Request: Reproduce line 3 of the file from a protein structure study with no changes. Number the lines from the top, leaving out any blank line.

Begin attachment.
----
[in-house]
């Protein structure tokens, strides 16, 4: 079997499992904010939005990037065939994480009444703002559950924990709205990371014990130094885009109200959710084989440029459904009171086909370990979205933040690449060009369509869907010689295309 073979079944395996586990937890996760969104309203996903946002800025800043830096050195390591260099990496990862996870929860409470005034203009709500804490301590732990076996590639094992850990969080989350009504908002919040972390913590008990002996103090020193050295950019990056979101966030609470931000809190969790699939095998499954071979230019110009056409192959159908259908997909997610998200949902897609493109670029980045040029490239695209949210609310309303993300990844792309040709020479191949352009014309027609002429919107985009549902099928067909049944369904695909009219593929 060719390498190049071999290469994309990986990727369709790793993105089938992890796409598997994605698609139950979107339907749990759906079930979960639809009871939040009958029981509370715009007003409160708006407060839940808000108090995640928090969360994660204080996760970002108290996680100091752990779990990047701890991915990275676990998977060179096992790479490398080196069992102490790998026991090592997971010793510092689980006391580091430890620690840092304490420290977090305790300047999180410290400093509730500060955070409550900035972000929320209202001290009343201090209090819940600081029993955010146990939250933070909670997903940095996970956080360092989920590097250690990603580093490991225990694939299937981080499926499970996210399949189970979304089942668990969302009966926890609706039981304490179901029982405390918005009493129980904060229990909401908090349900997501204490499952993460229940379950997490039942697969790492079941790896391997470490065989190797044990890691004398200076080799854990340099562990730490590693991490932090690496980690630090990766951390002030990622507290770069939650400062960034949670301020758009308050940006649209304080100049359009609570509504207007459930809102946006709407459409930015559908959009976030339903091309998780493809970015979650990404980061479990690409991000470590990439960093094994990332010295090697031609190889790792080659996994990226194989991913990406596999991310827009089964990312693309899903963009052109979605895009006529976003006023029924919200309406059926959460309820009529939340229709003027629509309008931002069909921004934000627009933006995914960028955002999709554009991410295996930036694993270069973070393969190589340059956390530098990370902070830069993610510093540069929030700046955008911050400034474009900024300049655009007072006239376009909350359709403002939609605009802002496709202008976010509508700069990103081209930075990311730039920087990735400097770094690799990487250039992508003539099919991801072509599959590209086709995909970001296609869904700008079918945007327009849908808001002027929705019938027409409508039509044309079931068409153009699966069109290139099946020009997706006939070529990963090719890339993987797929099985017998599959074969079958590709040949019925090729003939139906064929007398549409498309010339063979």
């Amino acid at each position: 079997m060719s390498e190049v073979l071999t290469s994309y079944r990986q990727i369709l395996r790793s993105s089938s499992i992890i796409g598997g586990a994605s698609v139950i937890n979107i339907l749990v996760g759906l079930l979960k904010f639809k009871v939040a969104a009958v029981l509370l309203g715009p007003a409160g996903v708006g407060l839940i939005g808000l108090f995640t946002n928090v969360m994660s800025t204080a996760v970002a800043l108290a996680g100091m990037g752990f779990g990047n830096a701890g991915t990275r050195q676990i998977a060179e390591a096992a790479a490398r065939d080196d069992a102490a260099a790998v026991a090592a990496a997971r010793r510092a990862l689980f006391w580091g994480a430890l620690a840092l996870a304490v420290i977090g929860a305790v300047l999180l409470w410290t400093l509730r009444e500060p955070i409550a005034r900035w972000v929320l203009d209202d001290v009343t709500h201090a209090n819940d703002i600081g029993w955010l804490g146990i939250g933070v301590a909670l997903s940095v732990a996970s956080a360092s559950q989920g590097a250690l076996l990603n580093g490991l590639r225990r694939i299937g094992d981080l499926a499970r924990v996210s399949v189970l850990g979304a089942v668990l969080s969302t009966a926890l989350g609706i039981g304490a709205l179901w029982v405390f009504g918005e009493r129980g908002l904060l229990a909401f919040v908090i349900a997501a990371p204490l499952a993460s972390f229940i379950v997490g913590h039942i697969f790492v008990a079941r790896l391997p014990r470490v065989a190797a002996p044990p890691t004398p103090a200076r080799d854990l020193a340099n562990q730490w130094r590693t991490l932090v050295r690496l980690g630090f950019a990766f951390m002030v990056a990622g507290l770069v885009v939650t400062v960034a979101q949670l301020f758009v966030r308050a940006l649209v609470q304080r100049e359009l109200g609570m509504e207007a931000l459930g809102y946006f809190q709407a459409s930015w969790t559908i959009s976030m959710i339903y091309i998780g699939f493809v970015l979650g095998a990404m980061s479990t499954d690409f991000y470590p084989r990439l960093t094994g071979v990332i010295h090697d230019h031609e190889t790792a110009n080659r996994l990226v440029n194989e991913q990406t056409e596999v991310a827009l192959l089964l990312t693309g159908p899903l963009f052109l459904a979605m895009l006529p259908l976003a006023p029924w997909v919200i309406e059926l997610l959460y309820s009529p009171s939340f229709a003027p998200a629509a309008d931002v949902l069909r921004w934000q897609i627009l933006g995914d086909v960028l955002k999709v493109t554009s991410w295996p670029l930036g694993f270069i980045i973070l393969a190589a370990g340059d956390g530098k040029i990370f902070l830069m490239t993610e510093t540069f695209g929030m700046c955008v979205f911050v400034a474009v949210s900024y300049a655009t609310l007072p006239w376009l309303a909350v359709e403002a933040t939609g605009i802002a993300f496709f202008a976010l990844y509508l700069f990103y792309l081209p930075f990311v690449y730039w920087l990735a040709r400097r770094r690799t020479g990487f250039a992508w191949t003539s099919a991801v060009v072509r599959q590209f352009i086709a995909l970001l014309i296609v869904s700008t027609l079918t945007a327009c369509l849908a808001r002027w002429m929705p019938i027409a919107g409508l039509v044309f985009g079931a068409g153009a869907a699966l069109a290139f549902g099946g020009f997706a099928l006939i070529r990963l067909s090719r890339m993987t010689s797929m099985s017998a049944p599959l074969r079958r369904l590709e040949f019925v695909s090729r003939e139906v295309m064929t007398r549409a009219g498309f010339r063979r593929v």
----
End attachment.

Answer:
């Amino acid at each position: 079997m060719s390498e190049v073979l071999t290469s994309y079944r990986q990727i369709l395996r790793s993105s089938s499992i992890i796409g598997g586990a994605s698609v139950i937890n979107i339907l749990v996760g759906l079930l979960k904010f639809k009871v939040a969104a009958v029981l509370l309203g715009p007003a409160g996903v708006g407060l839940i939005g808000l108090f995640t946002n928090v969360m994660s800025t204080a996760v970002a800043l108290a996680g100091m990037g752990f779990g990047n830096a701890g991915t990275r050195q676990i998977a060179e390591a096992a790479a490398r065939d080196d069992a102490a260099a790998v026991a090592a990496a997971r010793r510092a990862l689980f006391w580091g994480a430890l620690a840092l996870a304490v420290i977090g929860a305790v300047l999180l409470w410290t400093l509730r009444e500060p955070i409550a005034r900035w972000v929320l203009d209202d001290v009343t709500h201090a209090n819940d703002i600081g029993w955010l804490g146990i939250g933070v301590a909670l997903s940095v732990a996970s956080a360092s559950q989920g590097a250690l076996l990603n580093g490991l590639r225990r694939i299937g094992d981080l499926a499970r924990v996210s399949v189970l850990g979304a089942v668990l969080s969302t009966a926890l989350g609706i039981g304490a709205l179901w029982v405390f009504g918005e009493r129980g908002l904060l229990a909401f919040v908090i349900a997501a990371p204490l499952a993460s972390f229940i379950v997490g913590h039942i697969f790492v008990a079941r790896l391997p014990r470490v065989a190797a002996p044990p890691t004398p103090a200076r080799d854990l020193a340099n562990q730490w130094r590693t991490l932090v050295r690496l980690g630090f950019a990766f951390m002030v990056a990622g507290l770069v885009v939650t400062v960034a979101q949670l301020f758009v966030r308050a940006l649209v609470q304080r100049e359009l109200g609570m509504e207007a931000l459930g809102y946006f809190q709407a459409s930015w969790t559908i959009s976030m959710i339903y091309i998780g699939f493809v970015l979650g095998a990404m980061s479990t499954d690409f991000y470590p084989r990439l960093t094994g071979v990332i010295h090697d230019h031609e190889t790792a110009n080659r996994l990226v440029n194989e991913q990406t056409e596999v991310a827009l192959l089964l990312t693309g159908p899903l963009f052109l459904a979605m895009l006529p259908l976003a006023p029924w997909v919200i309406e059926l997610l959460y309820s009529p009171s939340f229709a003027p998200a629509a309008d931002v949902l069909r921004w934000q897609i627009l933006g995914d086909v960028l955002k999709v493109t554009s991410w295996p670029l930036g694993f270069i980045i973070l393969a190589a370990g340059d956390g530098k040029i990370f902070l830069m490239t993610e510093t540069f695209g929030m700046c955008v979205f911050v400034a474009v949210s900024y300049a655009t609310l007072p006239w376009l309303a909350v359709e403002a933040t939609g605009i802002a993300f496709f202008a976010l990844y509508l700069f990103y792309l081209p930075f990311v690449y730039w920087l990735a040709r400097r770094r690799t020479g990487f250039a992508w191949t003539s099919a991801v060009v072509r599959q590209f352009i086709a995909l970001l014309i296609v869904s700008t027609l079918t945007a327009c369509l849908a808001r002027w002429m929705p019938i027409a919107g409508l039509v044309f985009g079931a068409g153009a869907a699966l069109a290139f549902g099946g020009f997706a099928l006939i070529r990963l067909s090719r890339m993987t010689s797929m099985s017998a049944p599959l074969r079958r369904l590709e040949f019925v695909s090729r003939e139906v295309m064929t007398r549409a009219g498309f010339r063979r593929v």